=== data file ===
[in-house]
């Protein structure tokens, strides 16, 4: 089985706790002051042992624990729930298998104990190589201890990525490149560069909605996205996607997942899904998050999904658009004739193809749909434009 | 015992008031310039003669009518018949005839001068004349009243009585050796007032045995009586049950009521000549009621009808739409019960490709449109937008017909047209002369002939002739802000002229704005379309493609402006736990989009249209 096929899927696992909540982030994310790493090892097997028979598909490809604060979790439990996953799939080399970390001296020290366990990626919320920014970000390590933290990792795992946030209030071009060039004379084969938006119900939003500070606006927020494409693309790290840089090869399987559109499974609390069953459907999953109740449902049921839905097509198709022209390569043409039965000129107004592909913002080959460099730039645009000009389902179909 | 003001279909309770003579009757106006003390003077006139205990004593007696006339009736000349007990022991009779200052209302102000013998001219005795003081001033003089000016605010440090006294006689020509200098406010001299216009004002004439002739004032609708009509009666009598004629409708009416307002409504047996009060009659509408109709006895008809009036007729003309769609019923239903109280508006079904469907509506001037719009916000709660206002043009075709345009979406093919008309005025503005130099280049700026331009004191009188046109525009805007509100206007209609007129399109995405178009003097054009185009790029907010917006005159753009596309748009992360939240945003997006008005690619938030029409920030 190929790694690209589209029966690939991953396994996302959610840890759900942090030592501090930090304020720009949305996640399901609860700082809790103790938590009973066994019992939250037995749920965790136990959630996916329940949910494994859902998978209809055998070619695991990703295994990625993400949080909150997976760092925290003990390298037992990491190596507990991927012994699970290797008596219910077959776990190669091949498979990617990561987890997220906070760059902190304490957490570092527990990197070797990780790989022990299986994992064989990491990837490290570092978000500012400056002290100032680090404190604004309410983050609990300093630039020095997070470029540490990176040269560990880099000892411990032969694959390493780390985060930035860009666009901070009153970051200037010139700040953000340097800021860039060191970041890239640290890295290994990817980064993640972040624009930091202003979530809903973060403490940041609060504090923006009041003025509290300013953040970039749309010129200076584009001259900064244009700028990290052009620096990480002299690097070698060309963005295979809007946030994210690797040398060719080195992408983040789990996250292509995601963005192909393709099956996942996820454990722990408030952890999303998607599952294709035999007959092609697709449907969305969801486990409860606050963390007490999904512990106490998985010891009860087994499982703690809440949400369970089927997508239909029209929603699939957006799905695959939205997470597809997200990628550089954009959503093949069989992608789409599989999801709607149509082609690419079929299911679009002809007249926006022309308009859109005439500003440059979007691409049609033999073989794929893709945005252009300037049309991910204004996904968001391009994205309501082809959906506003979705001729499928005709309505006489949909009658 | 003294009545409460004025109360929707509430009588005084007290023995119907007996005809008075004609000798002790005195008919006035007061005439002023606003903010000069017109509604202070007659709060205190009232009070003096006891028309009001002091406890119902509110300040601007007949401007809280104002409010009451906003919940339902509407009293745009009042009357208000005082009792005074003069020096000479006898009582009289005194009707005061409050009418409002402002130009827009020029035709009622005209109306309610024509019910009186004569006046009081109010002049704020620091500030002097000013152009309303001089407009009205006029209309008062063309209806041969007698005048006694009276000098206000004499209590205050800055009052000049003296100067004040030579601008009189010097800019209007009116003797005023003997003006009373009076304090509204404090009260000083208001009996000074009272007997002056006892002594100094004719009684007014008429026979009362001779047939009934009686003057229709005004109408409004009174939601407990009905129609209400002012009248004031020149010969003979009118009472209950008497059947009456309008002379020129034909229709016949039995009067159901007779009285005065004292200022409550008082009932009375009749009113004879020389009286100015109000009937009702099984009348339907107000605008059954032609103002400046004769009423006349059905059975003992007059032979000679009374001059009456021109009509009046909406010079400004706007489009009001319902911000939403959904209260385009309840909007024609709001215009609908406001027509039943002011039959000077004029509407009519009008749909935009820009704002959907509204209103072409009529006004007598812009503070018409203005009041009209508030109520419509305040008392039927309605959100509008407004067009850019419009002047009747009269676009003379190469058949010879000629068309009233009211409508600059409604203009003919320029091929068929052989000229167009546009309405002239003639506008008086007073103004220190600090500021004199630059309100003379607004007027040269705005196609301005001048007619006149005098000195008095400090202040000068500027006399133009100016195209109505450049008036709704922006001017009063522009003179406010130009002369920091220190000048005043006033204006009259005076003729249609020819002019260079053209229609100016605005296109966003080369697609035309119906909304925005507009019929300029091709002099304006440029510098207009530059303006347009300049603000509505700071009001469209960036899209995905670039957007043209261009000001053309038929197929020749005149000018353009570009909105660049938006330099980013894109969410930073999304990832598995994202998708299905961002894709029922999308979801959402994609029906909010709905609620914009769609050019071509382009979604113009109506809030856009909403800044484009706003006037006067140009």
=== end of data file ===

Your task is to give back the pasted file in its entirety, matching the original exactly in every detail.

[in-house]
């Protein structure tokens, strides 16, 4: 089985706790002051042992624990729930298998104990190589201890990525490149560069909605996205996607997942899904998050999904658009004739193809749909434009 | 015992008031310039003669009518018949005839001068004349009243009585050796007032045995009586049950009521000549009621009808739409019960490709449109937008017909047209002369002939002739802000002229704005379309493609402006736990989009249209 096929899927696992909540982030994310790493090892097997028979598909490809604060979790439990996953799939080399970390001296020290366990990626919320920014970000390590933290990792795992946030209030071009060039004379084969938006119900939003500070606006927020494409693309790290840089090869399987559109499974609390069953459907999953109740449902049921839905097509198709022209390569043409039965000129107004592909913002080959460099730039645009000009389902179909 | 003001279909309770003579009757106006003390003077006139205990004593007696006339009736000349007990022991009779200052209302102000013998001219005795003081001033003089000016605010440090006294006689020509200098406010001299216009004002004439002739004032609708009509009666009598004629409708009416307002409504047996009060009659509408109709006895008809009036007729003309769609019923239903109280508006079904469907509506001037719009916000709660206002043009075709345009979406093919008309005025503005130099280049700026331009004191009188046109525009805007509100206007209609007129399109995405178009003097054009185009790029907010917006005159753009596309748009992360939240945003997006008005690619938030029409920030 190929790694690209589209029966690939991953396994996302959610840890759900942090030592501090930090304020720009949305996640399901609860700082809790103790938590009973066994019992939250037995749920965790136990959630996916329940949910494994859902998978209809055998070619695991990703295994990625993400949080909150997976760092925290003990390298037992990491190596507990991927012994699970290797008596219910077959776990190669091949498979990617990561987890997220906070760059902190304490957490570092527990990197070797990780790989022990299986994992064989990491990837490290570092978000500012400056002290100032680090404190604004309410983050609990300093630039020095997070470029540490990176040269560990880099000892411990032969694959390493780390985060930035860009666009901070009153970051200037010139700040953000340097800021860039060191970041890239640290890295290994990817980064993640972040624009930091202003979530809903973060403490940041609060504090923006009041003025509290300013953040970039749309010129200076584009001259900064244009700028990290052009620096990480002299690097070698060309963005295979809007946030994210690797040398060719080195992408983040789990996250292509995601963005192909393709099956996942996820454990722990408030952890999303998607599952294709035999007959092609697709449907969305969801486990409860606050963390007490999904512990106490998985010891009860087994499982703690809440949400369970089927997508239909029209929603699939957006799905695959939205997470597809997200990628550089954009959503093949069989992608789409599989999801709607149509082609690419079929299911679009002809007249926006022309308009859109005439500003440059979007691409049609033999073989794929893709945005252009300037049309991910204004996904968001391009994205309501082809959906506003979705001729499928005709309505006489949909009658 | 003294009545409460004025109360929707509430009588005084007290023995119907007996005809008075004609000798002790005195008919006035007061005439002023606003903010000069017109509604202070007659709060205190009232009070003096006891028309009001002091406890119902509110300040601007007949401007809280104002409010009451906003919940339902509407009293745009009042009357208000005082009792005074003069020096000479006898009582009289005194009707005061409050009418409002402002130009827009020029035709009622005209109306309610024509019910009186004569006046009081109010002049704020620091500030002097000013152009309303001089407009009205006029209309008062063309209806041969007698005048006694009276000098206000004499209590205050800055009052000049003296100067004040030579601008009189010097800019209007009116003797005023003997003006009373009076304090509204404090009260000083208001009996000074009272007997002056006892002594100094004719009684007014008429026979009362001779047939009934009686003057229709005004109408409004009174939601407990009905129609209400002012009248004031020149010969003979009118009472209950008497059947009456309008002379020129034909229709016949039995009067159901007779009285005065004292200022409550008082009932009375009749009113004879020389009286100015109000009937009702099984009348339907107000605008059954032609103002400046004769009423006349059905059975003992007059032979000679009374001059009456021109009509009046909406010079400004706007489009009001319902911000939403959904209260385009309840909007024609709001215009609908406001027509039943002011039959000077004029509407009519009008749909935009820009704002959907509204209103072409009529006004007598812009503070018409203005009041009209508030109520419509305040008392039927309605959100509008407004067009850019419009002047009747009269676009003379190469058949010879000629068309009233009211409508600059409604203009003919320029091929068929052989000229167009546009309405002239003639506008008086007073103004220190600090500021004199630059309100003379607004007027040269705005196609301005001048007619006149005098000195008095400090202040000068500027006399133009100016195209109505450049008036709704922006001017009063522009003179406010130009002369920091220190000048005043006033204006009259005076003729249609020819002019260079053209229609100016605005296109966003080369697609035309119906909304925005507009019929300029091709002099304006440029510098207009530059303006347009300049603000509505700071009001469209960036899209995905670039957007043209261009000001053309038929197929020749005149000018353009570009909105660049938006330099980013894109969410930073999304990832598995994202998708299905961002894709029922999308979801959402994609029906909010709905609620914009769609050019071509382009979604113009109506809030856009909403800044484009706003006037006067140009």